I was interested to read an article recently in the Jerusalem Post opposing the construction of a 100-foot statue of Jesus in Nazareth. I am neither a reverend nor a rabbi, but even as an Orthodox Israeli Jew, I differ with this view.
I am not as familiar with the Gospels as the writer and was interested in the notion (with references from John and Mark) that Jesus “refused power and condemned the desecration of the Temple for commercial purposes” in what seemed to show a great sense of humility. However, I also know that the miracles with which Jesus is credited were not done alone, and it seems very much that he did not shy away from his public persona. So maybe a statue proclaiming his ministry is exactly what he’d want.
While acknowledging that the thesis “all architecture is political” that’s central to this argument is “unrelated,” the writer nevertheless relates examples that make his case, specifically highlighting examples in Israel over the centuries. Yet there are other architectural cases that lay the foundation for exactly the phenomena today of Christians in Israel asserting their rights (the only place in the Middle East in which they are free to do so), and even Christian Israeli Arabs actively affirming their loyalty to Israel, which are related.
Some examples that are overlooked paint a very different picture. One is the case that went to the Israeli courts of Muslims in Nazareth seeking to build a mosque next to the Church of the Basilica, taller than the church, as if to assert Islamic domination over Christianity.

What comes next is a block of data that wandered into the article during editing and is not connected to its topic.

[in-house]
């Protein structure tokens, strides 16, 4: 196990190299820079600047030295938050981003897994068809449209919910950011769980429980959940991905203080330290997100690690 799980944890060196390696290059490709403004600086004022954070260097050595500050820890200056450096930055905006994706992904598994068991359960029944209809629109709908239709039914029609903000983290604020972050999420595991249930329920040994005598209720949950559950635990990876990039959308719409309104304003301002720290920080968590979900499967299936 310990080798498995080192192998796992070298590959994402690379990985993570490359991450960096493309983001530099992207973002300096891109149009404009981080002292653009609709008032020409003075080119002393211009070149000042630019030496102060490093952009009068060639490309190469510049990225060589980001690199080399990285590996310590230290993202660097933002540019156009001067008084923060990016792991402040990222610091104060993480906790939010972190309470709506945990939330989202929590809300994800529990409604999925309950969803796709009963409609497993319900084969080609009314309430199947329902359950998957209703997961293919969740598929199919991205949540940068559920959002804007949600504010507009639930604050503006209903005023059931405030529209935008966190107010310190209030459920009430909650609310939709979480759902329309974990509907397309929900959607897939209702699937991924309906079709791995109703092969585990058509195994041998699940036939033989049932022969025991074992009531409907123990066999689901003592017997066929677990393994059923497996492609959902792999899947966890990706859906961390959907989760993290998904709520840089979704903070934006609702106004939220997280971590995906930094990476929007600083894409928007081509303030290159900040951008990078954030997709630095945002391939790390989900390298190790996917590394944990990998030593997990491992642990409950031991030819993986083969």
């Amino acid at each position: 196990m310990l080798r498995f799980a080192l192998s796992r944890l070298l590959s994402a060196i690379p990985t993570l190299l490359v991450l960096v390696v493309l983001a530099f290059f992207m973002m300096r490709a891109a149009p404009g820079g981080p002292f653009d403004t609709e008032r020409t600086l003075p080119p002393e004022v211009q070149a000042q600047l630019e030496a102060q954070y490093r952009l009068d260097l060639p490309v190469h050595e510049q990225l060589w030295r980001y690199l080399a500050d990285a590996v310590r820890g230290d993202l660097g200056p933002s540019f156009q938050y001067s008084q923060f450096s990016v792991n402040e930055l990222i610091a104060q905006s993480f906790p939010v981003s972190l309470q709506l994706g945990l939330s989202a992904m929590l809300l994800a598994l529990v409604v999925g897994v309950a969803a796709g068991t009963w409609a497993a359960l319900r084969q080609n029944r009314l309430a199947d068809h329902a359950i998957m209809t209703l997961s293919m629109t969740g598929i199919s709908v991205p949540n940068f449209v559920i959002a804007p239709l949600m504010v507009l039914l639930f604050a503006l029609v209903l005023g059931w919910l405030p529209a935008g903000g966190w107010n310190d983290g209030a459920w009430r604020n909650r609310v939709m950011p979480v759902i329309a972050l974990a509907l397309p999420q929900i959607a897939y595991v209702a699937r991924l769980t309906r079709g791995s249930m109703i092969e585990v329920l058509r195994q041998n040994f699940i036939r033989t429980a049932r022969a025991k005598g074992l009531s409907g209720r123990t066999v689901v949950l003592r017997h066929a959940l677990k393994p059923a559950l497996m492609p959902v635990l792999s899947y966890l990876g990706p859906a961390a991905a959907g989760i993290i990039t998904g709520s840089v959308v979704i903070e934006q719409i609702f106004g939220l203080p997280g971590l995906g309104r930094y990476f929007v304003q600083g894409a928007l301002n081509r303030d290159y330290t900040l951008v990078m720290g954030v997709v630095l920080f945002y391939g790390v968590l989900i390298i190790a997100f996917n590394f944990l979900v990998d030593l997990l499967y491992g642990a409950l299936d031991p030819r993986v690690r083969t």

That issue was settled in the Israeli courts, but a decades-long concerted effort to drive out local Christians, and out-populate the rest, still festers. Some of my Christian Israeli Arab friends have shown me and other guests how this is clear. A variation of the “architecture as politics” formula pervades, but rather than building things, Muslims drive out Christians, taking over their properties as squatters, to erase the presence of Christians and Christianity from Galilee.
Even if only 50 percent of what I have seen is accurate, the situation is grave. It’s not only fair but also proper for Christians to assert themselves, and to do so with the support of Jews and the state of Israel. After all, it’s the same strain of Islam driving out Christians from the birthplace of Christianity as that which denies the very existence of the temple and any Jewish connection to the land of Israel.
These are facts on the ground to which the writer alludes as being a catalyst for the construction of the Jesus statue to begin with. Building a 100-foot statue of Jesus is not mutually exclusive to anyone or to his idea that Christians ought to be “peacemakers rather than engage in interfaith competition and triumphalism.”
Affirming the rights of Christians to build a statue of Jesus does not take away from the rights of others to live and worship with full freedom according to their tradition, just as all Israelis do. Where any rights may conflict, we have courts for that. Citing the Jesus statue and Solomon’s and Herod’s temples as being merely political is an affront. Indeed, to be able to build things that sanctify God according to one’s tradition and that do not impose it on or take away from another’s is perfectly appropriate.